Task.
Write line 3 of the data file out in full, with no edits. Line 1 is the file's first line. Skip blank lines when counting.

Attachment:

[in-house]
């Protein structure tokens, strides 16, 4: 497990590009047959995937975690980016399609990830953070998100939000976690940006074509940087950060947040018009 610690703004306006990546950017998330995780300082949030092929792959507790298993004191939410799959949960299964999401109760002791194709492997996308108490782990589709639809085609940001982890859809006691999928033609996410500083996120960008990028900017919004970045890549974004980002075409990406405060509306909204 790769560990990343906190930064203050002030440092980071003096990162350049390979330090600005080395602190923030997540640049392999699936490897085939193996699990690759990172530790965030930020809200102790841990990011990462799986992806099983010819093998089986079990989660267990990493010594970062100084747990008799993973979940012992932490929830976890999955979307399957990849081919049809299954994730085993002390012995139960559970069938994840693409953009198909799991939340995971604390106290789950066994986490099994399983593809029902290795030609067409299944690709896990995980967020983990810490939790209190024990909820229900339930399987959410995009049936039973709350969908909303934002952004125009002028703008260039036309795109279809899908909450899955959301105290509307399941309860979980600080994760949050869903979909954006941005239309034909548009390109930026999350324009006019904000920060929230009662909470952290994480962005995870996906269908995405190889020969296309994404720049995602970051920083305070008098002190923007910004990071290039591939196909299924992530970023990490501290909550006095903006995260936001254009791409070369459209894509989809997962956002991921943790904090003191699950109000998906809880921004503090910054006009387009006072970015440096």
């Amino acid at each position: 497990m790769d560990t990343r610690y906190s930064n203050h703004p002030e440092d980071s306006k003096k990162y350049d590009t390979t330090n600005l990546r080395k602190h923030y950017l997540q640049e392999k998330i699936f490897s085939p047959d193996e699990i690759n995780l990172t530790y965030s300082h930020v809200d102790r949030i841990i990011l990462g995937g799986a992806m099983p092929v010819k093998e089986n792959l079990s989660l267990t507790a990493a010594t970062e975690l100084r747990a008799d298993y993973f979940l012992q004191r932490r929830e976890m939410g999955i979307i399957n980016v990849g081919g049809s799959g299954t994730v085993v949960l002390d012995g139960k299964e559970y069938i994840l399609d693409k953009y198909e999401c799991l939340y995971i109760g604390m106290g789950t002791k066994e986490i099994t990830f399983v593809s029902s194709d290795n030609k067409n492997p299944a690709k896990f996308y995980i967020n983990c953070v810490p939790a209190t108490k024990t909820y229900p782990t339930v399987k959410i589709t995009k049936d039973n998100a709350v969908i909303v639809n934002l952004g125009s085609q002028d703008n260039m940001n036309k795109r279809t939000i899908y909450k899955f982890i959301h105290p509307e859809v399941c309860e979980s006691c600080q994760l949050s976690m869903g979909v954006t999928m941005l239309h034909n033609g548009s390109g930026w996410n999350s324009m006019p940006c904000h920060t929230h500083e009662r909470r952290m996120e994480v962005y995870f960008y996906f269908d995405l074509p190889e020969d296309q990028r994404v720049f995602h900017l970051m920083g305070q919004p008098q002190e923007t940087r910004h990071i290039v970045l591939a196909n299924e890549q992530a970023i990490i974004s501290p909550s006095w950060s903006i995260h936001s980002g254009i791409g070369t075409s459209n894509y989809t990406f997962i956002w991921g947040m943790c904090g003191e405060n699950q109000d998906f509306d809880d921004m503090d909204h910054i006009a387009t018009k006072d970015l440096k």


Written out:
């Amino acid at each position: 497990m790769d560990t990343r610690y906190s930064n203050h703004p002030e440092d980071s306006k003096k990162y350049d590009t390979t330090n600005l990546r080395k602190h923030y950017l997540q640049e392999k998330i699936f490897s085939p047959d193996e699990i690759n995780l990172t530790y965030s300082h930020v809200d102790r949030i841990i990011l990462g995937g799986a992806m099983p092929v010819k093998e089986n792959l079990s989660l267990t507790a990493a010594t970062e975690l100084r747990a008799d298993y993973f979940l012992q004191r932490r929830e976890m939410g999955i979307i399957n980016v990849g081919g049809s799959g299954t994730v085993v949960l002390d012995g139960k299964e559970y069938i994840l399609d693409k953009y198909e999401c799991l939340y995971i109760g604390m106290g789950t002791k066994e986490i099994t990830f399983v593809s029902s194709d290795n030609k067409n492997p299944a690709k896990f996308y995980i967020n983990c953070v810490p939790a209190t108490k024990t909820y229900p782990t339930v399987k959410i589709t995009k049936d039973n998100a709350v969908i909303v639809n934002l952004g125009s085609q002028d703008n260039m940001n036309k795109r279809t939000i899908y909450k899955f982890i959301h105290p509307e859809v399941c309860e979980s006691c600080q994760l949050s976690m869903g979909v954006t999928m941005l239309h034909n033609g548009s390109g930026w996410n999350s324009m006019p940006c904000h920060t929230h500083e009662r909470r952290m996120e994480v962005y995870f960008y996906f269908d995405l074509p190889e020969d296309q990028r994404v720049f995602h900017l970051m920083g305070q919004p008098q002190e923007t940087r910004h990071i290039v970045l591939a196909n299924e890549q992530a970023i990490i974004s501290p909550s006095w950060s903006i995260h936001s980002g254009i791409g070369t075409s459209n894509y989809t990406f997962i956002w991921g947040m943790c904090g003191e405060n699950q109000d998906f509306d809880d921004m503090d909204h910054i006009a387009t018009k006072d970015l440096k």